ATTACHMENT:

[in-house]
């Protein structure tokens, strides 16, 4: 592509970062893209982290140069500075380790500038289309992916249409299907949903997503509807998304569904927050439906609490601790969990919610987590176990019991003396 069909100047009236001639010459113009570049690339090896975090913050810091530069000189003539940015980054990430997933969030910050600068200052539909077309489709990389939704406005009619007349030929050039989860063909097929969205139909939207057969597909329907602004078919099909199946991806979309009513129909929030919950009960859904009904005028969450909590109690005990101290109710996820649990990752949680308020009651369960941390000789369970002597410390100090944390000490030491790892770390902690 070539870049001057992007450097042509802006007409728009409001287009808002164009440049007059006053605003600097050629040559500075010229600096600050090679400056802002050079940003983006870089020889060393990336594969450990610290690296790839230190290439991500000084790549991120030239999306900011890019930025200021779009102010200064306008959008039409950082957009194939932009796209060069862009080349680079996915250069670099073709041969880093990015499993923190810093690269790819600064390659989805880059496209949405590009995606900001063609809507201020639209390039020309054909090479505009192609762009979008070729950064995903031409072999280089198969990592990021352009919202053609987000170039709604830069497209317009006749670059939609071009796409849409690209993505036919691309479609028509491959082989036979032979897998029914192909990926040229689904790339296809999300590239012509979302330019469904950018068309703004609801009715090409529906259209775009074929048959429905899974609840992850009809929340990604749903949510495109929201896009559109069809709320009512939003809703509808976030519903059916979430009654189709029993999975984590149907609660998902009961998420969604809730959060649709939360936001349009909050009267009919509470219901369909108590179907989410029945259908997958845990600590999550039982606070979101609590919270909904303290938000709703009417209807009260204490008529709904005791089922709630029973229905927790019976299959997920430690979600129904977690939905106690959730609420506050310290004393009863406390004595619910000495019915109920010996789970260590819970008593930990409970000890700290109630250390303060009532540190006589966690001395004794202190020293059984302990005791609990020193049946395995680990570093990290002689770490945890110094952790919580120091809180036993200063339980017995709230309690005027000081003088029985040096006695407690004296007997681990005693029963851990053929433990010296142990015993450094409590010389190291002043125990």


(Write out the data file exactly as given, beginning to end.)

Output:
[in-house]
């Protein structure tokens, strides 16, 4: 592509970062893209982290140069500075380790500038289309992916249409299907949903997503509807998304569904927050439906609490601790969990919610987590176990019991003396 069909100047009236001639010459113009570049690339090896975090913050810091530069000189003539940015980054990430997933969030910050600068200052539909077309489709990389939704406005009619007349030929050039989860063909097929969205139909939207057969597909329907602004078919099909199946991806979309009513129909929030919950009960859904009904005028969450909590109690005990101290109710996820649990990752949680308020009651369960941390000789369970002597410390100090944390000490030491790892770390902690 070539870049001057992007450097042509802006007409728009409001287009808002164009440049007059006053605003600097050629040559500075010229600096600050090679400056802002050079940003983006870089020889060393990336594969450990610290690296790839230190290439991500000084790549991120030239999306900011890019930025200021779009102010200064306008959008039409950082957009194939932009796209060069862009080349680079996915250069670099073709041969880093990015499993923190810093690269790819600064390659989805880059496209949405590009995606900001063609809507201020639209390039020309054909090479505009192609762009979008070729950064995903031409072999280089198969990592990021352009919202053609987000170039709604830069497209317009006749670059939609071009796409849409690209993505036919691309479609028509491959082989036979032979897998029914192909990926040229689904790339296809999300590239012509979302330019469904950018068309703004609801009715090409529906259209775009074929048959429905899974609840992850009809929340990604749903949510495109929201896009559109069809709320009512939003809703509808976030519903059916979430009654189709029993999975984590149907609660998902009961998420969604809730959060649709939360936001349009909050009267009919509470219901369909108590179907989410029945259908997958845990600590999550039982606070979101609590919270909904303290938000709703009417209807009260204490008529709904005791089922709630029973229905927790019976299959997920430690979600129904977690939905106690959730609420506050310290004393009863406390004595619910000495019915109920010996789970260590819970008593930990409970000890700290109630250390303060009532540190006589966690001395004794202190020293059984302990005791609990020193049946395995680990570093990290002689770490945890110094952790919580120091809180036993200063339980017995709230309690005027000081003088029985040096006695407690004296007997681990005693029963851990053929433990010296142990015993450094409590010389190291002043125990």